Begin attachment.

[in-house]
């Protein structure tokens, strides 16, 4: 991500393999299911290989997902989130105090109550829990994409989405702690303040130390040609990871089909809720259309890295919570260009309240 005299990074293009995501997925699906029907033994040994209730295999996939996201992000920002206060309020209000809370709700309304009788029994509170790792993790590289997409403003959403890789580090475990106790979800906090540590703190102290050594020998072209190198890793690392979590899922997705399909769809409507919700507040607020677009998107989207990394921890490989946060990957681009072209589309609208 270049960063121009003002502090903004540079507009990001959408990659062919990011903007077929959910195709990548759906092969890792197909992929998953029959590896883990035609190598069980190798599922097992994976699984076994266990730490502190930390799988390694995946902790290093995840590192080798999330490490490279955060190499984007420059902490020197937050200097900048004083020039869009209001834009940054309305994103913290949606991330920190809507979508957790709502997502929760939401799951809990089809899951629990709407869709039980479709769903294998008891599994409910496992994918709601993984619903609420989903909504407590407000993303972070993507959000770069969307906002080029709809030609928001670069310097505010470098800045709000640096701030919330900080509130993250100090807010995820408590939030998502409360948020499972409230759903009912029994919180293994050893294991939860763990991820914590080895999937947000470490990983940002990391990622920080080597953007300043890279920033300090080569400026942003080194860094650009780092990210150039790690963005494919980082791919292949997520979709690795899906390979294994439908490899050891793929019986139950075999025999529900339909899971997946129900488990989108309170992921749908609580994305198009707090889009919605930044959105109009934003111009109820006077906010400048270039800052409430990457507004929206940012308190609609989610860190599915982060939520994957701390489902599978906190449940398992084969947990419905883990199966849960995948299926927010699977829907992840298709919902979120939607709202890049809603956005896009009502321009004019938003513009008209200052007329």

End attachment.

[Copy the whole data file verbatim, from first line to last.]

[in-house]
């Protein structure tokens, strides 16, 4: 991500393999299911290989997902989130105090109550829990994409989405702690303040130390040609990871089909809720259309890295919570260009309240 005299990074293009995501997925699906029907033994040994209730295999996939996201992000920002206060309020209000809370709700309304009788029994509170790792993790590289997409403003959403890789580090475990106790979800906090540590703190102290050594020998072209190198890793690392979590899922997705399909769809409507919700507040607020677009998107989207990394921890490989946060990957681009072209589309609208 270049960063121009003002502090903004540079507009990001959408990659062919990011903007077929959910195709990548759906092969890792197909992929998953029959590896883990035609190598069980190798599922097992994976699984076994266990730490502190930390799988390694995946902790290093995840590192080798999330490490490279955060190499984007420059902490020197937050200097900048004083020039869009209001834009940054309305994103913290949606991330920190809507979508957790709502997502929760939401799951809990089809899951629990709407869709039980479709769903294998008891599994409910496992994918709601993984619903609420989903909504407590407000993303972070993507959000770069969307906002080029709809030609928001670069310097505010470098800045709000640096701030919330900080509130993250100090807010995820408590939030998502409360948020499972409230759903009912029994919180293994050893294991939860763990991820914590080895999937947000470490990983940002990391990622920080080597953007300043890279920033300090080569400026942003080194860094650009780092990210150039790690963005494919980082791919292949997520979709690795899906390979294994439908490899050891793929019986139950075999025999529900339909899971997946129900488990989108309170992921749908609580994305198009707090889009919605930044959105109009934003111009109820006077906010400048270039800052409430990457507004929206940012308190609609989610860190599915982060939520994957701390489902599978906190449940398992084969947990419905883990199966849960995948299926927010699977829907992840298709919902979120939607709202890049809603956005896009009502321009004019938003513009008209200052007329």